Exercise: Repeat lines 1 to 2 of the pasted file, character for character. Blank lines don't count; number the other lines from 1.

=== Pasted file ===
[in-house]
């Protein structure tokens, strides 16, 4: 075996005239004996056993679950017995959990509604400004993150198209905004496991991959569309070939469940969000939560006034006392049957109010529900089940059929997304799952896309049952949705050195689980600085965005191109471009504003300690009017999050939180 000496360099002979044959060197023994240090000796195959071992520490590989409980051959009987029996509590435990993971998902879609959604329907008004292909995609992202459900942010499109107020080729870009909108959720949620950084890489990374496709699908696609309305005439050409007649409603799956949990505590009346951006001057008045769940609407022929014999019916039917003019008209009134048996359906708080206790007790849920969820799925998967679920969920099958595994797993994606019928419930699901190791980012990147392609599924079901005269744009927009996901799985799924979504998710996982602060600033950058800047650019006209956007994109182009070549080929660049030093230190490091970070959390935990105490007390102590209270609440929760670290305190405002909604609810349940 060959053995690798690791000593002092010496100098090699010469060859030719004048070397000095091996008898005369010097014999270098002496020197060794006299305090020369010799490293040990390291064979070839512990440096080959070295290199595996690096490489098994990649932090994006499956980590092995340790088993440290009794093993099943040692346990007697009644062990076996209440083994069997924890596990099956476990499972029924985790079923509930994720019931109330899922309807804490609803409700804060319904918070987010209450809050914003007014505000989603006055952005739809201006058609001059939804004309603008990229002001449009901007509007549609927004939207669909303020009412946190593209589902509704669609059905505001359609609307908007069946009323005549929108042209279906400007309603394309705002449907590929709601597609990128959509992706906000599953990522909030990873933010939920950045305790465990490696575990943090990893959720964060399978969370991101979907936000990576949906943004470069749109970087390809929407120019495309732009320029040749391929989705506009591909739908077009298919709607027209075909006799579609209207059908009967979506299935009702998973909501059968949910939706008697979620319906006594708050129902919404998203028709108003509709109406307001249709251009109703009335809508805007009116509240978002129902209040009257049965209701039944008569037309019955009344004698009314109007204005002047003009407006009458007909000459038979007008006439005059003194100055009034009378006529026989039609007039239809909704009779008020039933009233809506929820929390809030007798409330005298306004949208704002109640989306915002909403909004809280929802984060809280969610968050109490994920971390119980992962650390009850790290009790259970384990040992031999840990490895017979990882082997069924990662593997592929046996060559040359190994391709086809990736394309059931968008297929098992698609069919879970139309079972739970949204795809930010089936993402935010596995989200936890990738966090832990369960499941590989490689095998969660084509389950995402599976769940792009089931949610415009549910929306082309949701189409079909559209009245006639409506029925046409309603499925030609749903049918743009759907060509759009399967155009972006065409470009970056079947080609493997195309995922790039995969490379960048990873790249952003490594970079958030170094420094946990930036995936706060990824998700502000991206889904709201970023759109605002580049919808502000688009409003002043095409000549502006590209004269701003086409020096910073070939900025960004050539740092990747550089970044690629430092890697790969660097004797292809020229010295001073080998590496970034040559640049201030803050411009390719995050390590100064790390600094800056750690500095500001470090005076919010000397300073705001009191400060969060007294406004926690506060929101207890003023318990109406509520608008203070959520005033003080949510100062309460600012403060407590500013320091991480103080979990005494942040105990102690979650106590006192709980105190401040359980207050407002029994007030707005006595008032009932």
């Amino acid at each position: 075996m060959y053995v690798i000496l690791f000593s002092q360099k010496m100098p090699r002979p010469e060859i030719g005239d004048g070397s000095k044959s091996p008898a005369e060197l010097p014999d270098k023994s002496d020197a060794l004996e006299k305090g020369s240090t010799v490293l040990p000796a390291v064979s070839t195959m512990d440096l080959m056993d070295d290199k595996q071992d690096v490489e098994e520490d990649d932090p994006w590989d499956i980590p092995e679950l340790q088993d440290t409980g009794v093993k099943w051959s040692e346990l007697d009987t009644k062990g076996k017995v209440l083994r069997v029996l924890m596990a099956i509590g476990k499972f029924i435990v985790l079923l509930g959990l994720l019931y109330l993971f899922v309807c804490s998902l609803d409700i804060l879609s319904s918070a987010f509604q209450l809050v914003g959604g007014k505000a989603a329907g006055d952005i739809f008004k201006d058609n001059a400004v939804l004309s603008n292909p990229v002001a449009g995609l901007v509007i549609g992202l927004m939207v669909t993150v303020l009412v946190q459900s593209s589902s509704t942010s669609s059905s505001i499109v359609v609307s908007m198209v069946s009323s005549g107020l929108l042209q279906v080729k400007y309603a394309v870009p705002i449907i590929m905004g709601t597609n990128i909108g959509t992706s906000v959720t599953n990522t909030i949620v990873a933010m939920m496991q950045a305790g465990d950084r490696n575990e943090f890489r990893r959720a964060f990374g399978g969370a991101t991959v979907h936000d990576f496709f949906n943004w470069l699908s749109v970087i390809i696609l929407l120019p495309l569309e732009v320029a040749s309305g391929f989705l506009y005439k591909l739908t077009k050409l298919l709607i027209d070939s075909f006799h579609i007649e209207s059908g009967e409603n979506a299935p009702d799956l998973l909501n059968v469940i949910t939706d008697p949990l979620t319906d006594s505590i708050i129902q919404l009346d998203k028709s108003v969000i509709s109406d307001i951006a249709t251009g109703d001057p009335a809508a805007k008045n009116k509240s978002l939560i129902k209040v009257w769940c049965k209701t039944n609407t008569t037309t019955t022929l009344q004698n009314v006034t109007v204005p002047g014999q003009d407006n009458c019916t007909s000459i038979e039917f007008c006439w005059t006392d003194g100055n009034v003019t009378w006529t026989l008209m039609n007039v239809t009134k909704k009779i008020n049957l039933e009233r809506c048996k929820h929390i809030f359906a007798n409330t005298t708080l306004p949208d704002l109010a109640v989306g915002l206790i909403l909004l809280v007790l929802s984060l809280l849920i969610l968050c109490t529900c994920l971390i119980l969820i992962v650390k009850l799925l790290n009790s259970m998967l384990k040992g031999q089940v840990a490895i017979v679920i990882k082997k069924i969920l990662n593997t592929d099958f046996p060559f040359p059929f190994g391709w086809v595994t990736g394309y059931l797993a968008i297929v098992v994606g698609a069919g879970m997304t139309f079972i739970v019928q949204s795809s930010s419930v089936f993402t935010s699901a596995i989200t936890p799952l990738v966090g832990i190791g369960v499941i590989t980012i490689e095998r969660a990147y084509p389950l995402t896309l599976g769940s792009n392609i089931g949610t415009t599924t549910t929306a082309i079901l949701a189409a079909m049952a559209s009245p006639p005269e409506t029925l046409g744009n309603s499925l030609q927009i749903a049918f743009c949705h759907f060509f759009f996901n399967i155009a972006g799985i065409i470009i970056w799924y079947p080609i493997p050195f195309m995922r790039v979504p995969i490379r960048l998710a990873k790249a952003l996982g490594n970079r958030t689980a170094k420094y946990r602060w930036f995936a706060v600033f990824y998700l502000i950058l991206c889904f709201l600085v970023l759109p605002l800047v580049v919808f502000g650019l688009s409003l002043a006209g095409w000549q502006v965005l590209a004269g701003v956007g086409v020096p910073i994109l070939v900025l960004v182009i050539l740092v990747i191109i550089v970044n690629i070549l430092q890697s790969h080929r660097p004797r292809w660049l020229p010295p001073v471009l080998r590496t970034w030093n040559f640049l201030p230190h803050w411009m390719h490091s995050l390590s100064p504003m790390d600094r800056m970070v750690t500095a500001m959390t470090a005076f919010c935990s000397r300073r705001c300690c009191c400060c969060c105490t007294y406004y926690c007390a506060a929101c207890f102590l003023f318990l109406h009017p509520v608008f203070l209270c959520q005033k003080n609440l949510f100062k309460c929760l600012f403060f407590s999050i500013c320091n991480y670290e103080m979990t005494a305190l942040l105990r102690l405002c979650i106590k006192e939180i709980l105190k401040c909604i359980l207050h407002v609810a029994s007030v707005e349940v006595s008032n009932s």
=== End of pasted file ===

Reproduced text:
[in-house]
């Protein structure tokens, strides 16, 4: 075996005239004996056993679950017995959990509604400004993150198209905004496991991959569309070939469940969000939560006034006392049957109010529900089940059929997304799952896309049952949705050195689980600085965005191109471009504003300690009017999050939180 000496360099002979044959060197023994240090000796195959071992520490590989409980051959009987029996509590435990993971998902879609959604329907008004292909995609992202459900942010499109107020080729870009909108959720949620950084890489990374496709699908696609309305005439050409007649409603799956949990505590009346951006001057008045769940609407022929014999019916039917003019008209009134048996359906708080206790007790849920969820799925998967679920969920099958595994797993994606019928419930699901190791980012990147392609599924079901005269744009927009996901799985799924979504998710996982602060600033950058800047650019006209956007994109182009070549080929660049030093230190490091970070959390935990105490007390102590209270609440929760670290305190405002909604609810349940 060959053995690798690791000593002092010496100098090699010469060859030719004048070397000095091996008898005369010097014999270098002496020197060794006299305090020369010799490293040990390291064979070839512990440096080959070295290199595996690096490489098994990649932090994006499956980590092995340790088993440290009794093993099943040692346990007697009644062990076996209440083994069997924890596990099956476990499972029924985790079923509930994720019931109330899922309807804490609803409700804060319904918070987010209450809050914003007014505000989603006055952005739809201006058609001059939804004309603008990229002001449009901007509007549609927004939207669909303020009412946190593209589902509704669609059905505001359609609307908007069946009323005549929108042209279906400007309603394309705002449907590929709601597609990128959509992706906000599953990522909030990873933010939920950045305790465990490696575990943090990893959720964060399978969370991101979907936000990576949906943004470069749109970087390809929407120019495309732009320029040749391929989705506009591909739908077009298919709607027209075909006799579609209207059908009967979506299935009702998973909501059968949910939706008697979620319906006594708050129902919404998203028709108003509709109406307001249709251009109703009335809508805007009116509240978002129902209040009257049965209701039944008569037309019955009344004698009314109007204005002047003009407006009458007909000459038979007008006439005059003194100055009034009378006529026989039609007039239809909704009779008020039933009233809506929820929390809030007798409330005298306004949208704002109640989306915002909403909004809280929802984060809280969610968050109490994920971390119980992962650390009850790290009790259970384990040992031999840990490895017979990882082997069924990662593997592929046996060559040359190994391709086809990736394309059931968008297929098992698609069919879970139309079972739970949204795809930010089936993402935010596995989200936890990738966090832990369960499941590989490689095998969660084509389950995402599976769940792009089931949610415009549910929306082309949701189409079909559209009245006639409506029925046409309603499925030609749903049918743009759907060509759009399967155009972006065409470009970056079947080609493997195309995922790039995969490379960048990873790249952003490594970079958030170094420094946990930036995936706060990824998700502000991206889904709201970023759109605002580049919808502000688009409003002043095409000549502006590209004269701003086409020096910073070939900025960004050539740092990747550089970044690629430092890697790969660097004797292809020229010295001073080998590496970034040559640049201030803050411009390719995050390590100064790390600094800056750690500095500001470090005076919010000397300073705001009191400060969060007294406004926690506060929101207890003023318990109406509520608008203070959520005033003080949510100062309460600012403060407590500013320091991480103080979990005494942040105990102690979650106590006192709980105190401040359980207050407002029994007030707005006595008032009932």